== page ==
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NICE rubber-stamps plans that could put 400k patients on new CVD drug

NICE rubber-stamps plans that could put 400k patients on new CVD drug

NICE has rubber-stamped the approval of a new drug for GP patients at high cardiovascular risk because of raised triglyceride levels.

Icosapent ethyl could now be prescribed by GPs in around 425,000 people in England and Wales after the final technology appraisal was published yesterday.

The oral drug is recommended for adults with a high risk of cardiovascular events and raised fasting triglycerides (1.7 mmol/litre or above) who are taking statins.

However, they must also have established cardiovascular disease, such as a previous stroke, heart attack or a diagnosis of unstable angina, and LDL-cholesterol levels above 1.04 mmol/litre or lower than or equal to 2.60 mmol/litre.

In making the decision, the committee said there were no other treatment options to reduce the risk of cardiovascular events in people taking statins who have controlled levels of LDL-C but raised levels of triglycerides.

It comes after clinical trials showed icosapent ethyl reduced the risk of cardiovascular events in this group compared with placebo.

A double-blind randomised phase three clinical trial of more than 8,000 patients over an average of 4.9 years showed a 25% relative reduction in the risk of future major adverse cardiovascular events.

The new treatment will be given as two tablets taken twice daily. It costs £144.21 per pack of 120 capsules, although NICE noted that local procurement deals may apply.

While the cost-effectiveness of the treatment is uncertain, it is unlikely to be cost-effective for primary prevention, NICE said.

To be eligible for the drug, patients must be taking a statin.

The mechanism of action of icosapent ethyl is not fully understood, NICE noted, and in addition to reducing triglyceride levels, it may also have localised anti-inflammatory effects, regulation of lipid metabolism gene transcription, antithrombotic effects and plaque reduction.

When publishing the draft guidance last month, NICE said it had worked closely with the drug manufacturer Amarin, to ‘identify the population most likely to gain the greatest benefit from icosapent ethyl, striking a balance between effectiveness and the best use of public funding’.

Last month, an international panel of experts concluded that additional cholesterol-lowering drugs should be offered to those with a high cardiovascular risk already on a statin.

NICE recommendation for icosapent ethyl

Icosapent ethyl is recommended as an option for reducing the risk of cardiovascular events in adults. It is recommended if they have a high risk of cardiovascular events and raised fasting triglycerides (1.7 mmol/litre or above) and are taking statins, but only if they have:

  • established cardiovascular disease (secondary prevention), defined as a history of any of the following:
    • acute coronary syndrome (such as myocardial infarction or unstable angina needing hospitalisation)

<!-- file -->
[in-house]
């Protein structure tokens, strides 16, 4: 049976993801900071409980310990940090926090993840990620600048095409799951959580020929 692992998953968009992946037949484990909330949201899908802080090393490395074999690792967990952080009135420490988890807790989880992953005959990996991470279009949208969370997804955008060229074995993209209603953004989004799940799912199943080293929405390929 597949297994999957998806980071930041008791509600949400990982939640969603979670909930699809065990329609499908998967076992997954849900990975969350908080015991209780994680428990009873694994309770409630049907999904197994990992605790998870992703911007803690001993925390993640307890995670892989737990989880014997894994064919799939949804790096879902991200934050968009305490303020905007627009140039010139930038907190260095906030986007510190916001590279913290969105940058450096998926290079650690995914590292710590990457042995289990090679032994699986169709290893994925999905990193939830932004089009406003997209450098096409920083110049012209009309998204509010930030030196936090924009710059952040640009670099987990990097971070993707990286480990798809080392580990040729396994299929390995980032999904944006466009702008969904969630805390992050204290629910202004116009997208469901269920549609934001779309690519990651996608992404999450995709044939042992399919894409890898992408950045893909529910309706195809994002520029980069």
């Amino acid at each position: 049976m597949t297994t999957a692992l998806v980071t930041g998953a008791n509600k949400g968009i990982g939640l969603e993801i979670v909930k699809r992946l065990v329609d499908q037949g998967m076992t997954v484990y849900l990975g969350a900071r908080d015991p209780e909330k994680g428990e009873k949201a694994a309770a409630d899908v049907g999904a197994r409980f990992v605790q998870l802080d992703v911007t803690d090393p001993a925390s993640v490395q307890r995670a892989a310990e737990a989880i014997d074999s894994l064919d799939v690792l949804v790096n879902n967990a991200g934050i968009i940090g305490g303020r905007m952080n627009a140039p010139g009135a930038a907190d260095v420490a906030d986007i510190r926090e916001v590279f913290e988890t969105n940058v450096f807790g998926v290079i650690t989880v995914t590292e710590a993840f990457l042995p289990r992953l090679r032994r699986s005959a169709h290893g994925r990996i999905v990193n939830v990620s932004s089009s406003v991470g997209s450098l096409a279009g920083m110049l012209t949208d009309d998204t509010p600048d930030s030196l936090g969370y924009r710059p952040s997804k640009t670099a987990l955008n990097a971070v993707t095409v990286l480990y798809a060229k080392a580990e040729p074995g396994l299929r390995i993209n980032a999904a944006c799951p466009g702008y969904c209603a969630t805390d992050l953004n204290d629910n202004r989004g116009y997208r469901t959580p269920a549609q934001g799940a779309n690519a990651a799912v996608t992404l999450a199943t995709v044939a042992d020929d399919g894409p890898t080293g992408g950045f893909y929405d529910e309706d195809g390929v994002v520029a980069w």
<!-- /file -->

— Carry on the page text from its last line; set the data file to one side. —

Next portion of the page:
• coronary or other arterial revascularisation procedures
    • coronary heart disease 
    • ischaemic stroke 
    • peripheral arterial disease, and
  • low-density lipoprotein cholesterol (LDL‑C) levels above 1.04 mmol/litre and below or equal to 2.60 mmol/litre.

Source: NICE

READERS' COMMENTS [3]

Patrufini Duffy 15 July, 2022 2:31 pm

Basically Fish oil (remember the Omacor saga).
But the real headline is what we already know is going on in NICE: a bit of shoulder rubbing with US friends and adopting Americanised models of consumerism:

https://amarincorp.com/management-team.html

Patrufini Duffy 15 July, 2022 2:48 pm

This is a useful pictorial.

Basically, in the US (and UK little sibling now) – they make you fat, clogged up, inject your foods and give you the cancers – then send you into pain, inflict social orchestrated misery, fear, loneliness and anxiety on you and your children (let’s not start the ADHD discussion), create something called the ICD-10 which is perversely no better than gun lobbyists and sprinkle you with the bonus of heartburn (after some of their liquors are sunk and fast-food and that imported stuff which the UK is the gateway for for Europe called crack cocaine) and then add some infections because your immune system is so futile and antibiotics kill – killing is good apparently.
Healthy living.
Progressive medicine.
https://www.visualcapitalist.com/ranked-the-most-prescribed-drugs-in-the-u-s/

New NICE guidelines 2023 – How to practice like a US physician in an ICS and be vertically integrated into the GRID.

Sylvia Murdoch 15 July, 2022 2:59 pm

“…the committee said there were no other treatment options to reduce the risk of cardiovascular events in people taking statins who have controlled levels of LDL-C but raised levels of triglycerides.”

For anyone with metabolic syndrome (aka insulin resistance syndrome), which has triglycerides of >1.7 as a diagnostic criteria, a reduction in dietary carbohydrate leads to a decent reduction in triglycerides. Plus this approach typically improves blood pressure, waist circumference, weight, blood glucose, and HDL-cholesterol. https://www.ncbi.nlm.nih.gov/pmc/articles/PMC6629108/

In the spirit of shared-decision making, I hope patients have this discussion prior to being commenced on a medication.